Leading cement producers: 2017 overview

Leading cement producers: 2017 overview
29 March 2018

On the whole, 2017 was a year of growth for the world's leading cement producers. HeidelbergCement saw its revenues advance by 13.8 per cent YoY, while China's Anhui Conch reported sales growth of 34.7 per cent. Dangote recorded an improvement in revenue of 31 per cent while Cemex, Buzzi Unicem, Vicat and CRH all saw more marginal expansions of between two and 5.1 per cent YoY (see Figure 1). The only major to report a fall in sales revenue was LafargeHolcim, dipping 2.9 per cent as its cement volumes contracted by 10.2 per cent YoY to 209.5Mt (see Figure 2).

Figure 1: major producer sales (US$m) and YoY change (%), 2017

Figure 2: major producer cement sales volumes (Mt) and YoY change (%), 2017

USA: a top market for many cement producers
Much of the growth seen by the leading players was driven by a strong US market and the ongoing recovery in Europe. HeidelbergCement’s US volumes improved by 22.3 per cent YoY to 125.7Mt on the back of robust commercial and residential construction, despite bad weather in the opening quarter of last year. Sales volumes in Canada also fared well due to a recovery in oil-related projects. Vicat and CRH benefitted from the US uptick with regional sales advancing by 10.3 and four per cent, respectively. Cemex, meanwhile, saw its US cement volumes contract by six per cent as weather events dampened demand in Florida.

Latin America: a mixed bag
Latin America continued to be a mixed bag. Brazil was persistently challenging for the likes of LafargeHolcim, although the company did report record earnings in Argentina. Cemex saw its Mexican cement sales improve, up by eight per cent YoY, with prices advancing by 16 per cent. Colombian prices, however, slipped by up to 13 per cent due to weak demand.

Europe: construction growth
For Buzzi Unicem, whose volumes increased last year by 4.4 per cent YoY to 26.8Mt, Europe was its high point of 2017. The company noted a significant strengthening of the construction sector in Germany, particularly in the residential and public infrastructure markets. There was also lively construction activity in Norway, an uptick in demand in Sweden and Romania, and positive signs of a recovery in Italy, Spain and France. The UK, however, saw sales volumes decline for HeidelbergCement due to political uncertainty and Brexit delaying infrastructure programmes.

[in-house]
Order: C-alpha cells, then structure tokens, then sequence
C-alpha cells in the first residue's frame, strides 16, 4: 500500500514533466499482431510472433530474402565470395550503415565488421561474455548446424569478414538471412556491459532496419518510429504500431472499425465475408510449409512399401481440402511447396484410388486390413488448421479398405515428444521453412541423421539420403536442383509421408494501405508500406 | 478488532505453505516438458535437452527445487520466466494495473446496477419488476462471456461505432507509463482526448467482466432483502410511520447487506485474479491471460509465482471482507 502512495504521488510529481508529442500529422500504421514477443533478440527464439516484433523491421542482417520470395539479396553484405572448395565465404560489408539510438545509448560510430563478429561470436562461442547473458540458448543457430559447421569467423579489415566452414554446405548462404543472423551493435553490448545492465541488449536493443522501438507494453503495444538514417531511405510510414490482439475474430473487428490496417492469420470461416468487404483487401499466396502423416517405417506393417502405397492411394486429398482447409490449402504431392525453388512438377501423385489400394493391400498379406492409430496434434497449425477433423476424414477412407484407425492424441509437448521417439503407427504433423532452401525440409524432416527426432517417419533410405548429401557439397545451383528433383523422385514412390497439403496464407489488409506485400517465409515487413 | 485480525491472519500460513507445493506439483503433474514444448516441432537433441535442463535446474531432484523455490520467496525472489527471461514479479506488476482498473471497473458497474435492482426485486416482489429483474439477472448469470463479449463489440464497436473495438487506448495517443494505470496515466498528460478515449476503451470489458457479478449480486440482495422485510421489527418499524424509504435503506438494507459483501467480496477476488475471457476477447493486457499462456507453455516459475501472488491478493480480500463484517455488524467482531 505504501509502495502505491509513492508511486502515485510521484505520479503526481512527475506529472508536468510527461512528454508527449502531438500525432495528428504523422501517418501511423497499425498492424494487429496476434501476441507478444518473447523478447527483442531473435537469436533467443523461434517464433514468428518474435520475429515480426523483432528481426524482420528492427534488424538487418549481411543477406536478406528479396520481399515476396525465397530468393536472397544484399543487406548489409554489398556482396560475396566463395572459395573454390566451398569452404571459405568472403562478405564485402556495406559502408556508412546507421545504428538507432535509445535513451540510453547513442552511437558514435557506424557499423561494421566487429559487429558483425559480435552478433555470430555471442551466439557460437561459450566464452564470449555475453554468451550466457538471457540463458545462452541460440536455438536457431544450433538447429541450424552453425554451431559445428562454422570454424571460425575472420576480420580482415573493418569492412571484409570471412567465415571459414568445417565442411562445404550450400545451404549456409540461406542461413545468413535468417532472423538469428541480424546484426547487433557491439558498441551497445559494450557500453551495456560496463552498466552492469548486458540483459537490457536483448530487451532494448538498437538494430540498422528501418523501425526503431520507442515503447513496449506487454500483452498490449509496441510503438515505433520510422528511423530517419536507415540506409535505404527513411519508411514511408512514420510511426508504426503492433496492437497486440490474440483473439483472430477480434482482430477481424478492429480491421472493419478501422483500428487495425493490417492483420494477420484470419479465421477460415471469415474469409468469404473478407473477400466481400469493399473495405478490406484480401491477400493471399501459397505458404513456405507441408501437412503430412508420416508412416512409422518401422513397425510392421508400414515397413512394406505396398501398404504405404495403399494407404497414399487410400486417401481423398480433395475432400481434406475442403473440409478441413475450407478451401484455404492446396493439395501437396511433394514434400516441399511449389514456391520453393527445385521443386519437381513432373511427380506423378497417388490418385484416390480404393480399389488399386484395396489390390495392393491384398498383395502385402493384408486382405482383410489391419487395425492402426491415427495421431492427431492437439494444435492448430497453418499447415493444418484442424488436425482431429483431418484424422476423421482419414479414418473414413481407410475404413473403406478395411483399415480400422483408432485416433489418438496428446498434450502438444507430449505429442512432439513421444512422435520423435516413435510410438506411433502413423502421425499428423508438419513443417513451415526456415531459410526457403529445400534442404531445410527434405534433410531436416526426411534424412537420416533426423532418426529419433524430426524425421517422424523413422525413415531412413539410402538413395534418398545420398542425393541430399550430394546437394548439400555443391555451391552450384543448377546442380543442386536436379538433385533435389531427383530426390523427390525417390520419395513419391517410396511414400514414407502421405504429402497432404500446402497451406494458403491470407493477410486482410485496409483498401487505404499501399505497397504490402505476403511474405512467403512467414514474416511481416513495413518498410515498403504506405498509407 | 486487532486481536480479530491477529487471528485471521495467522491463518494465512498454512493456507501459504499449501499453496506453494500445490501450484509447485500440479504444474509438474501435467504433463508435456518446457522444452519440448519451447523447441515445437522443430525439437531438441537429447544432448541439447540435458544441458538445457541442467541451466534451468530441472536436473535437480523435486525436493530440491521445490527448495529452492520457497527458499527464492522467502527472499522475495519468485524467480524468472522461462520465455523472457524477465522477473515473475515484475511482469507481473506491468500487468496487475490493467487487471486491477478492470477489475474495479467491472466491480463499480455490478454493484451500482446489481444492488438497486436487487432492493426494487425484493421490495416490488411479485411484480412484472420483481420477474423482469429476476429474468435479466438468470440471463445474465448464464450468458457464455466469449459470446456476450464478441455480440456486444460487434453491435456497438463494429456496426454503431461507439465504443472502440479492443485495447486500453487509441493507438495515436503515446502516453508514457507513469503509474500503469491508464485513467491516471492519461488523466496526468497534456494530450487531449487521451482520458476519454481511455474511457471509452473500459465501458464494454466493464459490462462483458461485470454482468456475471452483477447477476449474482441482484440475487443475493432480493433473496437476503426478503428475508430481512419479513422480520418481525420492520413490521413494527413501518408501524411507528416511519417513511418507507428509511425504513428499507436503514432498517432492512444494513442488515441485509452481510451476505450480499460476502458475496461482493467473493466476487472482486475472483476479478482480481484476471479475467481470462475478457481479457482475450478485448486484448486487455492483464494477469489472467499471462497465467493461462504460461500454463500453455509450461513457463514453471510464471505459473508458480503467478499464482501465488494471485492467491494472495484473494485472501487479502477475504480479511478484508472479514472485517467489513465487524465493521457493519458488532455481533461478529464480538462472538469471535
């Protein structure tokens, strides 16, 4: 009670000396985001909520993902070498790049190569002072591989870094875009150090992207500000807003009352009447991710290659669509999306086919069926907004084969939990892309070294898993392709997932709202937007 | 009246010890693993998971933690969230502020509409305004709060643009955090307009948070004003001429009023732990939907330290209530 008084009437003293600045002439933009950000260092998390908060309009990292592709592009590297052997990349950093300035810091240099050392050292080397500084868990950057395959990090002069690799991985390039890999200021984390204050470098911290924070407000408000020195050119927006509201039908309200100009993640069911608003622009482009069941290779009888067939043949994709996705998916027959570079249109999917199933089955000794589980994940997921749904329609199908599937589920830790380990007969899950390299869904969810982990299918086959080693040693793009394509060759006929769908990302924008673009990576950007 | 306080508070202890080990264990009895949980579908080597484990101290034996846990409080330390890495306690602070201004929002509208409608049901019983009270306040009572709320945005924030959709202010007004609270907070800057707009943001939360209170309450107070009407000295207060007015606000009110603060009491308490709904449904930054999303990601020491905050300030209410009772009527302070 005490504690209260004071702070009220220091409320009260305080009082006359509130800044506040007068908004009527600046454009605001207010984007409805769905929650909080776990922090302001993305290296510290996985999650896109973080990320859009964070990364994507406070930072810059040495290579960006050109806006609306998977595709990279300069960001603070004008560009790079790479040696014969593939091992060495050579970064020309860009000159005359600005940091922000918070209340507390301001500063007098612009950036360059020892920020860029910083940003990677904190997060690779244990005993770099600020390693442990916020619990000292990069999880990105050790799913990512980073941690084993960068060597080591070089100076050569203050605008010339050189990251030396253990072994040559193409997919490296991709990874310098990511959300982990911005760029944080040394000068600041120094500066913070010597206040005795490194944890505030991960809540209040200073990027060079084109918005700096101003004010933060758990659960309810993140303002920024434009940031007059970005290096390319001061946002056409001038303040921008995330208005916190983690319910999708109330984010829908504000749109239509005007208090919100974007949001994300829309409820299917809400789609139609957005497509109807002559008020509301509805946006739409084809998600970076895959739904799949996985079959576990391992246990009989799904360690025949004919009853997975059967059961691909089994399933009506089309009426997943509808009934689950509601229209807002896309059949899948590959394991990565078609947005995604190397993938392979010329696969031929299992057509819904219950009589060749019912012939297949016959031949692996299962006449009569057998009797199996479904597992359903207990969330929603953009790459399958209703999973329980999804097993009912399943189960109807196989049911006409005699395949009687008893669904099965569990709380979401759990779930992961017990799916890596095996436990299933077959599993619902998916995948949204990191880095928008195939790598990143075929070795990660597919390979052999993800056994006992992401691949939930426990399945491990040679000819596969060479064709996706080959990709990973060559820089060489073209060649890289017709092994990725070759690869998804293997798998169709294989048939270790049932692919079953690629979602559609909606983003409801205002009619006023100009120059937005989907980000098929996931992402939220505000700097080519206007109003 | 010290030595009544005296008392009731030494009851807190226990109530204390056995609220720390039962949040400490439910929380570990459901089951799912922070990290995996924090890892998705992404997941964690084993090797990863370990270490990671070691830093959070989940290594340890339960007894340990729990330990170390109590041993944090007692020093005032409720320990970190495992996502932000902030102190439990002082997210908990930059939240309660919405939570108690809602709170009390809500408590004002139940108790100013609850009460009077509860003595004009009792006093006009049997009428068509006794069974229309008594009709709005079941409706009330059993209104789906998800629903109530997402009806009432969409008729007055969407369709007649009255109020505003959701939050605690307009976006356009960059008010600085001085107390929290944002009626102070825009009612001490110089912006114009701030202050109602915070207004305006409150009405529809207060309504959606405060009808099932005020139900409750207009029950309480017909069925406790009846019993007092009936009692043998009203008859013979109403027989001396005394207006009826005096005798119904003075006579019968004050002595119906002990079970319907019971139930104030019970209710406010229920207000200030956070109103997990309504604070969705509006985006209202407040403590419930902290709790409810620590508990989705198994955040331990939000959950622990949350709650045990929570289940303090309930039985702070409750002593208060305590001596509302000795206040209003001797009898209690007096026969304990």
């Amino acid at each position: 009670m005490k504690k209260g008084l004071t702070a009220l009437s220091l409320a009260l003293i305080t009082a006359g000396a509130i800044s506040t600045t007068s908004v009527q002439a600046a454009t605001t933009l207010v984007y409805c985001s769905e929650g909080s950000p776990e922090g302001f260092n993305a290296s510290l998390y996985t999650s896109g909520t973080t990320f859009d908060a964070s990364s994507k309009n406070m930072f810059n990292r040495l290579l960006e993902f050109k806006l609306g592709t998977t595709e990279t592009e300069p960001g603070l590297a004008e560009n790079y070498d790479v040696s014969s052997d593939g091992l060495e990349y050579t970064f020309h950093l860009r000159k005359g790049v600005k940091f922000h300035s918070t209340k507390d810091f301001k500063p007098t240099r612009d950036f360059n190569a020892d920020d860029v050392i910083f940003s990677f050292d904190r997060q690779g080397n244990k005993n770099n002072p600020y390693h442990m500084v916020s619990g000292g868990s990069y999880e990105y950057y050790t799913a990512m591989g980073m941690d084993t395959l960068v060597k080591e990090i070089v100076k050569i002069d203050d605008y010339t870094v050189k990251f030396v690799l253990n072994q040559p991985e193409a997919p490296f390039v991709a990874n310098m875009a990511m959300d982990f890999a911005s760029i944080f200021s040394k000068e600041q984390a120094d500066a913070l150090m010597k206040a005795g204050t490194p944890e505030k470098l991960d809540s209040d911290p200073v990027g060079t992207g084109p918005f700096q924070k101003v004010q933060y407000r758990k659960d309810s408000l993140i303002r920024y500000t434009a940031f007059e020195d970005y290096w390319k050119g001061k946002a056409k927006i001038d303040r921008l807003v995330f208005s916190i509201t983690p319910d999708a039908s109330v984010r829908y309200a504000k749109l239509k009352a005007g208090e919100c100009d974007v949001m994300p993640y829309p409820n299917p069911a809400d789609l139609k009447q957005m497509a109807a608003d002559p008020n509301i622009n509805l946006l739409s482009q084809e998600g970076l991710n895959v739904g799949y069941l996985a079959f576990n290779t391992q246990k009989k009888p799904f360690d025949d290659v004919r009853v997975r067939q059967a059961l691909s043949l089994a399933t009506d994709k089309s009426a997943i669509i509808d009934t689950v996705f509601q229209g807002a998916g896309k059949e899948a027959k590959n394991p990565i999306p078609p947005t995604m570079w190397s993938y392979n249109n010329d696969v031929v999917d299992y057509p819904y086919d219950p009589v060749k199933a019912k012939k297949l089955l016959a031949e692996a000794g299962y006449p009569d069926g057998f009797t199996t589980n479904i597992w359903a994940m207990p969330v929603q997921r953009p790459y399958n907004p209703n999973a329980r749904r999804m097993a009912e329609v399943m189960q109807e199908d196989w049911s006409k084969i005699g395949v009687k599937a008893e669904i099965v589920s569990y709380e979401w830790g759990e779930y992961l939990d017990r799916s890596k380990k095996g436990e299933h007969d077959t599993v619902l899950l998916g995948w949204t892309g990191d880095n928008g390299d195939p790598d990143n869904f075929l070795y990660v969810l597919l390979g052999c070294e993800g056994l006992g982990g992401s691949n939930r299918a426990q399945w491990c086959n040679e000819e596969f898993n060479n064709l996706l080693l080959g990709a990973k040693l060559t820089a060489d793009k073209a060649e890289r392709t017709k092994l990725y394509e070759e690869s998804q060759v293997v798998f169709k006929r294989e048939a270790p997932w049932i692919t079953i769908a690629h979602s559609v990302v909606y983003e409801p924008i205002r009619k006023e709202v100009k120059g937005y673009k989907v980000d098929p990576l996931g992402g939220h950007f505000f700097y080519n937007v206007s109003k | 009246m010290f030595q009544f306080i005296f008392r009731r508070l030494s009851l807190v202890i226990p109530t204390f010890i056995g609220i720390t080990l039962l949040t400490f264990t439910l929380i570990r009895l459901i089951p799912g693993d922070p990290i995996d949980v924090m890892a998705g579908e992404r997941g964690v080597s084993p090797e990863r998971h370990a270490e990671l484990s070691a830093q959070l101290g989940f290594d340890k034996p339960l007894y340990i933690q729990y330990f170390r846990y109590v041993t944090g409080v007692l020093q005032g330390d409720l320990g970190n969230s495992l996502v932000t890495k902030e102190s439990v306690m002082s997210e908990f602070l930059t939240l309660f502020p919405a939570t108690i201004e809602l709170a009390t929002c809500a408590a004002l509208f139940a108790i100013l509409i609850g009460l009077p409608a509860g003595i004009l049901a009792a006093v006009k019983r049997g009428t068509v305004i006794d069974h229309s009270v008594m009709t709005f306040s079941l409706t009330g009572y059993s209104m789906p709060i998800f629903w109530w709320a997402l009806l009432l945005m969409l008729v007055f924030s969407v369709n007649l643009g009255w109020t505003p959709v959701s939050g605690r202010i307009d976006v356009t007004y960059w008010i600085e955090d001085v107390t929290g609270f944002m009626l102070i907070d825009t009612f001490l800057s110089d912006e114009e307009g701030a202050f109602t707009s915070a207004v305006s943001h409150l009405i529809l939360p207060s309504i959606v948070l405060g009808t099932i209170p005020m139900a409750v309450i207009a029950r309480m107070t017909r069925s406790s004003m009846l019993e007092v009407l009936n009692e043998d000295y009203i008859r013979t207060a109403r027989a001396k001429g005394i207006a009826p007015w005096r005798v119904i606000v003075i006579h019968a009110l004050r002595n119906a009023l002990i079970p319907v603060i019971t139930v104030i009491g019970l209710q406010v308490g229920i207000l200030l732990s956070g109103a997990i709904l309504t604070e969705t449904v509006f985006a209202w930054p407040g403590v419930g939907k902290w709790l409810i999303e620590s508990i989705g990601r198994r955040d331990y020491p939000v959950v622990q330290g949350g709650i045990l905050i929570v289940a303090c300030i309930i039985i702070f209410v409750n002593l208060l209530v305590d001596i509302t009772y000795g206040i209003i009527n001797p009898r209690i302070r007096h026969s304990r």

India and south Asia: price changes
A favourable economy drove demand in India for the likes of Vicat, which reported 13 per cent sales volume growth there and a small increase in prices. UltraTech, India's leading cement producer, recorded a 33 per cent YoY rise in sales in the final three months of the year, along with a 37 per cent improvement in volumes. For HeidelbergCement demonetisation and tax reforms kept volumes down for its Indian operations. However, the company did note an increase in domestic consumption in Indonesia but a fall in Thailand. The region was a mixed bag for LafargeHolcim too, which enjoyed strong demand in India, China and Australia but ongoing pricing pressure in Malaysia and the Philippines.

China: rising raw material costs
For CRH, lower construction activity in China impacted its volumes there, but this was offset by stronger pricing. Continued supply-side reform is helping to improve the business environment in China, according to Anhui Conch, whose cement and clinker sales improved by 6.6 per cent YoY to 295Mt in 2017. However, the rising cost of coal, electricity and raw materials continues to plague producers.

Africa: subdued cement demand
The African market was dominated by falling demand in Nigeria, where Dangote saw its cement volumes decline by 15.9 per cent YoY as consumer spending tightened, despite the country coming out of recession in the 2Q17. South Africa's economy also remained subdued, leading to muted activity in the domestic cement market. Elsewhere, Cameroon performed well with cement consumption driven by housing and infrastructure projects, while Ethiopia saw its construction sector boom, fuelled by the housing market with 2.4m homes due to be built in 2015-20.

For 2018, all the majors are expecting an ongoing recovery in the US market, further stimulated by the recent tax reforms. Europe is forecast to continue its recovery, apart from the UK where political uncertainty will keep demand under par. Infrastructure spending should drive demand in India, while strong GDP growth and new housing projects are forecast to bolster the African markets. Higher energy and raw materials prices are an ongoing challenge. Despite this, LafargeHolcim is targeting annual sales growth of 3.5 per cent for the next five years.

Published under Cement News